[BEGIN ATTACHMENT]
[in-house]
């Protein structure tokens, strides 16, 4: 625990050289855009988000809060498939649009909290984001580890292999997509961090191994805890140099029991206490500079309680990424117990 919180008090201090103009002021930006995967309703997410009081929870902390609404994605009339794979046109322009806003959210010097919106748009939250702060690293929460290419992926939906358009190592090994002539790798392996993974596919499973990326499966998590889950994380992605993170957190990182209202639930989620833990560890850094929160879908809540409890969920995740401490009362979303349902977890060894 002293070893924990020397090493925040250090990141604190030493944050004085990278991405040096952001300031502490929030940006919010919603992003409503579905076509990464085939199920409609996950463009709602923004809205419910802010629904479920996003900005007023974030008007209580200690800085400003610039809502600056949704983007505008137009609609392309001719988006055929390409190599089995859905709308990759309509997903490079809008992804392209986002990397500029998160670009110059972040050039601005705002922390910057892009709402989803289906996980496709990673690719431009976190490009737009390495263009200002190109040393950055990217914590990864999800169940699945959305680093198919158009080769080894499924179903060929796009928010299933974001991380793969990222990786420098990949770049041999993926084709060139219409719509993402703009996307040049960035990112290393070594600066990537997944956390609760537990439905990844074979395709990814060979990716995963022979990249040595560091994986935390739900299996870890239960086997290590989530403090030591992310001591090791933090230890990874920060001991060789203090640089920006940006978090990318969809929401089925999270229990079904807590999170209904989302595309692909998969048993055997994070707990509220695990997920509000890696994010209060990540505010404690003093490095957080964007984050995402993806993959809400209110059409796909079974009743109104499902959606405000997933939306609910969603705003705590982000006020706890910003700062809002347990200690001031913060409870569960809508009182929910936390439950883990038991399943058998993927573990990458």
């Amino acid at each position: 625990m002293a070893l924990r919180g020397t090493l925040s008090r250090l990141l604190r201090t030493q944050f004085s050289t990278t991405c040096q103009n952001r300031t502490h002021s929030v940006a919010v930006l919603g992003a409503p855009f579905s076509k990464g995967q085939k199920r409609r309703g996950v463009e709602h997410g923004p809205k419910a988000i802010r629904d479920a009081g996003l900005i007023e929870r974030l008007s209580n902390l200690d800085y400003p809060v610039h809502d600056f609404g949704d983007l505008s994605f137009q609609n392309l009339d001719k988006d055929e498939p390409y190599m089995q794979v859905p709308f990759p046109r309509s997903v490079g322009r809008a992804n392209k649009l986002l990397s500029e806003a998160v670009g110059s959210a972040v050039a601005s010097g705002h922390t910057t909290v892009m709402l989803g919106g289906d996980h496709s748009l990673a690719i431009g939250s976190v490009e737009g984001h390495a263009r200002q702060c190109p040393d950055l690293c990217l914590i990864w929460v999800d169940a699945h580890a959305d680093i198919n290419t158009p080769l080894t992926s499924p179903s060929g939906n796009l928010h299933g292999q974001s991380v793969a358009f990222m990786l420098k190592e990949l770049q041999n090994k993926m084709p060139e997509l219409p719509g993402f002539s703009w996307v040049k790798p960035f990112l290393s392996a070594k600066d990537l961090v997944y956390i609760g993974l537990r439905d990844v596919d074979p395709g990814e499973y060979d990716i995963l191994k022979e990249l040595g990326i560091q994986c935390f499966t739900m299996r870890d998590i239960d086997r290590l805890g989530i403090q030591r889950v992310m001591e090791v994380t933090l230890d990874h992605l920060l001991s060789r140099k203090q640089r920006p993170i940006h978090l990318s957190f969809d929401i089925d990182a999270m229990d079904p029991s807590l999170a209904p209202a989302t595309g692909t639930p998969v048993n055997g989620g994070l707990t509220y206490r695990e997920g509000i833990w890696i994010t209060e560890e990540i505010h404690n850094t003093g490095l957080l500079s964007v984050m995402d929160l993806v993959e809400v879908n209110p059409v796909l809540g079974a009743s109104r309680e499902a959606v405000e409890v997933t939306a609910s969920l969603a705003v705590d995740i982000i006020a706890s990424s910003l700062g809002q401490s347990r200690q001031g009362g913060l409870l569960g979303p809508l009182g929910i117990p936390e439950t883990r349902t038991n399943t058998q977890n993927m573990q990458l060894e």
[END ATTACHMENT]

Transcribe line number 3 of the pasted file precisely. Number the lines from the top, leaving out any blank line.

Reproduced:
């Amino acid at each position: 625990m002293a070893l924990r919180g020397t090493l925040s008090r250090l990141l604190r201090t030493q944050f004085s050289t990278t991405c040096q103009n952001r300031t502490h002021s929030v940006a919010v930006l919603g992003a409503p855009f579905s076509k990464g995967q085939k199920r409609r309703g996950v463009e709602h997410g923004p809205k419910a988000i802010r629904d479920a009081g996003l900005i007023e929870r974030l008007s209580n902390l200690d800085y400003p809060v610039h809502d600056f609404g949704d983007l505008s994605f137009q609609n392309l009339d001719k988006d055929e498939p390409y190599m089995q794979v859905p709308f990759p046109r309509s997903v490079g322009r809008a992804n392209k649009l986002l990397s500029e806003a998160v670009g110059s959210a972040v050039a601005s010097g705002h922390t910057t909290v892009m709402l989803g919106g289906d996980h496709s748009l990673a690719i431009g939250s976190v490009e737009g984001h390495a263009r200002q702060c190109p040393d950055l690293c990217l914590i990864w929460v999800d169940a699945h580890a959305d680093i198919n290419t158009p080769l080894t992926s499924p179903s060929g939906n796009l928010h299933g292999q974001s991380v793969a358009f990222m990786l420098k190592e990949l770049q041999n090994k993926m084709p060139e997509l219409p719509g993402f002539s703009w996307v040049k790798p960035f990112l290393s392996a070594k600066d990537l961090v997944y956390i609760g993974l537990r439905d990844v596919d074979p395709g990814e499973y060979d990716i995963l191994k022979e990249l040595g990326i560091q994986c935390f499966t739900m299996r870890d998590i239960d086997r290590l805890g989530i403090q030591r889950v992310m001591e090791v994380t933090l230890d990874h992605l920060l001991s060789r140099k203090q640089r920006p993170i940006h978090l990318s957190f969809d929401i089925d990182a999270m229990d079904p029991s807590l999170a209904p209202a989302t595309g692909t639930p998969v048993n055997g989620g994070l707990t509220y206490r695990e997920g509000i833990w890696i994010t209060e560890e990540i505010h404690n850094t003093g490095l957080l500079s964007v984050m995402d929160l993806v993959e809400v879908n209110p059409v796909l809540g079974a009743s109104r309680e499902a959606v405000e409890v997933t939306a609910s969920l969603a705003v705590d995740i982000i006020a706890s990424s910003l700062g809002q401490s347990r200690q001031g009362g913060l409870l569960g979303p809508l009182g929910i117990p936390e439950t883990r349902t038991n399943t058998q977890n993927m573990q990458l060894e």